Monday, June 20, 2016

2016 Homeschool Summer Questionaire

Confession: I look at youtube videos.

Well, it's mainly to get ideas on the project I have going or need to get going. And I can't say that I don't look at videos (and blogs) of other homeschooling families.

Well, you know.

Sometimes I just need a glance at the life of other homeschoolers to make sure that I'm still sane and maybe not alone in some of my homeschooling struggles.

So, surfing Youtube, I came across a video from the Virtual Homeschool Coop channel.

This is a list of summer 2016 questions for homeschooling families. You can watch the video here if you like, but the "assignment" is to answer these questions about summer time.

1. Do you do any school curriculum over the summer?
I haven't really done any formal schooling in summers past, though I was going to try to do one subject per day this summer. It isn't working out so well. We are doing science on Wednesdays though.  *Smile*

2. Do you have a set date for the start and stop of summer? Are they the same each year?
We do. We usually stick with the public school dates. I'd like to get us to a place where we can take an extended break in the fall and one in the spring. You know, the months in the year (here in the south) where it's not so unbearable to be outside.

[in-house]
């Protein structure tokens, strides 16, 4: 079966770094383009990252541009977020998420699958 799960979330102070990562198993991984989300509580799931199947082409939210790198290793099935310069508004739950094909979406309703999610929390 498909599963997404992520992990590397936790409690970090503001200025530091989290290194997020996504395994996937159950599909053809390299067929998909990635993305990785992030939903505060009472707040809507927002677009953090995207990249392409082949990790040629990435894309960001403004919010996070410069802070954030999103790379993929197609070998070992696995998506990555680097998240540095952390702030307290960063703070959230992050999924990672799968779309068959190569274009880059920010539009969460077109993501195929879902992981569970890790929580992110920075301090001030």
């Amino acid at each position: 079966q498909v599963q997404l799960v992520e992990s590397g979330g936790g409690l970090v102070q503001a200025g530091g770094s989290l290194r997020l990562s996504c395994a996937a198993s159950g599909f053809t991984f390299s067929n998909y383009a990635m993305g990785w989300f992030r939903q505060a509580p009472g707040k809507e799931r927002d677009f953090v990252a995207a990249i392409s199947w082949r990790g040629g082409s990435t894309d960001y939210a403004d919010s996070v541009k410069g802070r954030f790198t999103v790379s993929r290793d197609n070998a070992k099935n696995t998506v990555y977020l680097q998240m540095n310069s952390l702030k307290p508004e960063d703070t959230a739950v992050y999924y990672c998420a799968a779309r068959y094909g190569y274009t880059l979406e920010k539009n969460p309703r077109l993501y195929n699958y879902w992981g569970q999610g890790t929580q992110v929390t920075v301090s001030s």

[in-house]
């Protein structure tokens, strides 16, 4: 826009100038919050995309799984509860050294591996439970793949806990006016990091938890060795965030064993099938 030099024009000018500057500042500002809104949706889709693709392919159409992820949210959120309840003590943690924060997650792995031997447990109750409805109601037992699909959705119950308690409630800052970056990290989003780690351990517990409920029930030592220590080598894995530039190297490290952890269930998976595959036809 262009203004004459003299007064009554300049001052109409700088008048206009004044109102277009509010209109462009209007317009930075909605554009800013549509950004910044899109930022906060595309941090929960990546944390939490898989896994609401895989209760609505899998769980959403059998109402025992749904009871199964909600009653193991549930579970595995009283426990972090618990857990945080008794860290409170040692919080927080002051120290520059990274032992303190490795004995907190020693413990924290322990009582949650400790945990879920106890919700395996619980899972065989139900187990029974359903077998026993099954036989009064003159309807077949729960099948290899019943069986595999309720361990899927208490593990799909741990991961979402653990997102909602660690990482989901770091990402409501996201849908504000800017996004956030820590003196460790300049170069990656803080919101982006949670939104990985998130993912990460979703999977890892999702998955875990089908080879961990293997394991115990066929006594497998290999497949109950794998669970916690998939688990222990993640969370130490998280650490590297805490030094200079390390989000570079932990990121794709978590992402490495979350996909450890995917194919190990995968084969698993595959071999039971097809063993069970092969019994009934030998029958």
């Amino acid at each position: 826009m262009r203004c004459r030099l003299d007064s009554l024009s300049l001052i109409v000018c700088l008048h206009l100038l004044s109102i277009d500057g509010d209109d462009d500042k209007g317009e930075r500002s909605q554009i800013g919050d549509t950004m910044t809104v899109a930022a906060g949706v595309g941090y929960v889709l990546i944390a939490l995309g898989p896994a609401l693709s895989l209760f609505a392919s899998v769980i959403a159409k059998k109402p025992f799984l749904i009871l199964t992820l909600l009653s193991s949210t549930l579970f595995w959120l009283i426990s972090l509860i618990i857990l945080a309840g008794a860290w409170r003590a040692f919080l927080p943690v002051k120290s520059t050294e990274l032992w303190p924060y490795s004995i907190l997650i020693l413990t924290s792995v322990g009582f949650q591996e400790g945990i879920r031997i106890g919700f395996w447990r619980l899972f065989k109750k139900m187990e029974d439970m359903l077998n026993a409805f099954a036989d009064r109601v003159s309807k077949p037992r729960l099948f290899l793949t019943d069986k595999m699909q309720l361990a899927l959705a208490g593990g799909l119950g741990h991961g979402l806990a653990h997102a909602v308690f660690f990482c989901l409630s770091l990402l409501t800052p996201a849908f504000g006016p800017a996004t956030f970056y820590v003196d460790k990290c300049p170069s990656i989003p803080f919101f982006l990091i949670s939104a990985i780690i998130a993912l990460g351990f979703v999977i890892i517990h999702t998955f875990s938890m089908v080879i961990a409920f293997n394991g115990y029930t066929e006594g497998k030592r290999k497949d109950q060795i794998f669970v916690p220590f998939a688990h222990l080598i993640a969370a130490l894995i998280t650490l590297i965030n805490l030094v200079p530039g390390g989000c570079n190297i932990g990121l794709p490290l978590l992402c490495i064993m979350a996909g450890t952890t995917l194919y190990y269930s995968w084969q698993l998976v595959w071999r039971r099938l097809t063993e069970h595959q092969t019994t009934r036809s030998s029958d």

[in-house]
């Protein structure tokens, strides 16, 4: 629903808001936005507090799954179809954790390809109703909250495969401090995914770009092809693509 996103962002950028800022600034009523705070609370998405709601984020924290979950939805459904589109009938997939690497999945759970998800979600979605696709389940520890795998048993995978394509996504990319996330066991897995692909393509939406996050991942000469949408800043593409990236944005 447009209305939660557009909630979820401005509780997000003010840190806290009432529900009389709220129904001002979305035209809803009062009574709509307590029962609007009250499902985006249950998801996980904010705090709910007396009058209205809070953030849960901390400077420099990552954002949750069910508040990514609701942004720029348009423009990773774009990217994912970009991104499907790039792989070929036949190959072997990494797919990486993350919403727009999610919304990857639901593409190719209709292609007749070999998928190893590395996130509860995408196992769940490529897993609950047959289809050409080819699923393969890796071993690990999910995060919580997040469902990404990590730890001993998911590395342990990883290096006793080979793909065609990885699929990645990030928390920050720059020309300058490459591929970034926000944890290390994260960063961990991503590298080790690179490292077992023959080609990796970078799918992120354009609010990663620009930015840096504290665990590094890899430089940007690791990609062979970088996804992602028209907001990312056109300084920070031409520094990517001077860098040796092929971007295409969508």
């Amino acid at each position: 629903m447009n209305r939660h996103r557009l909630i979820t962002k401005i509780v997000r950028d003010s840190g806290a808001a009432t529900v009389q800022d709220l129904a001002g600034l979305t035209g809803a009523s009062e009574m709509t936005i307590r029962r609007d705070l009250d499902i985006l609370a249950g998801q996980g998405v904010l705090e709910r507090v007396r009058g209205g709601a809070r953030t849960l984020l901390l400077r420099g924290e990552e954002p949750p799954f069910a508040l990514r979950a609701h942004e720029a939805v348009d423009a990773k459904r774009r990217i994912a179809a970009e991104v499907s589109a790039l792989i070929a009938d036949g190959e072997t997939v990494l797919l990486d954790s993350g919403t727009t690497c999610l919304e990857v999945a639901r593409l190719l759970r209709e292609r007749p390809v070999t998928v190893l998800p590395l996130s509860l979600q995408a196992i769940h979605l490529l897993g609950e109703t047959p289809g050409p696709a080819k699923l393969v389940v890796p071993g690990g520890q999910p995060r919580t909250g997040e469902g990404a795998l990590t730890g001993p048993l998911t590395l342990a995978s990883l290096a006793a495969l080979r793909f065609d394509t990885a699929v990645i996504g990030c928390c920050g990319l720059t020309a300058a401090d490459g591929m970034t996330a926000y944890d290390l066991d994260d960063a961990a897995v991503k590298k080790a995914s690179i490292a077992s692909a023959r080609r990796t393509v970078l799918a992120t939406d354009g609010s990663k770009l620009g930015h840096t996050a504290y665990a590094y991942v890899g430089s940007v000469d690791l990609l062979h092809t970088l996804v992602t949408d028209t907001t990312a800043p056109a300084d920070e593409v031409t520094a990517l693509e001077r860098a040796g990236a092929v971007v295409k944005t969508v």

3. Do you have any traditions for the end of school?
No. We don't usually do anything special for the end of school. This year ended on Sugar Bear's birthday, so the last day of school was pretty fun this time.

4. Do you keep a schedule during the summer? Is it the same as during the school year?
We don't normally keep a set summer schedule. However, we are trying to keep a regular routine going this year. I'm a little undisciplined when I don't have to do something. I may be on the lazy side. I'm working on that.

5. Are you going on vacation this summer?
We love hitting the beach every summer, but it's just not in the budget right now. We may do a little stay-cation when my hunny bunny is off for a little over a week next month.

6. Do you do any organized summer activities?
The only organized activity we've ever done is participate in the library's summer reading program.

7. Do you do a summer reading list or specified reading time?
We participate in the summer reading program at the library, as mentioned above. In times past, we would read or listen to as many stories as possible (it's a contest). This year we are going to the library for the summer program, but our reading has changed a bit. My 2 little lovelies are becoming independent readers, so we're concentrating more on quality reading rather than quantity. They do have to read at least 15 minutes every day, but they are reading more than that on their own.

8. Do you have goals for summer?
How's about we don't knock each other out? Ok?

Just kidding!  *GRIN*

Kind of.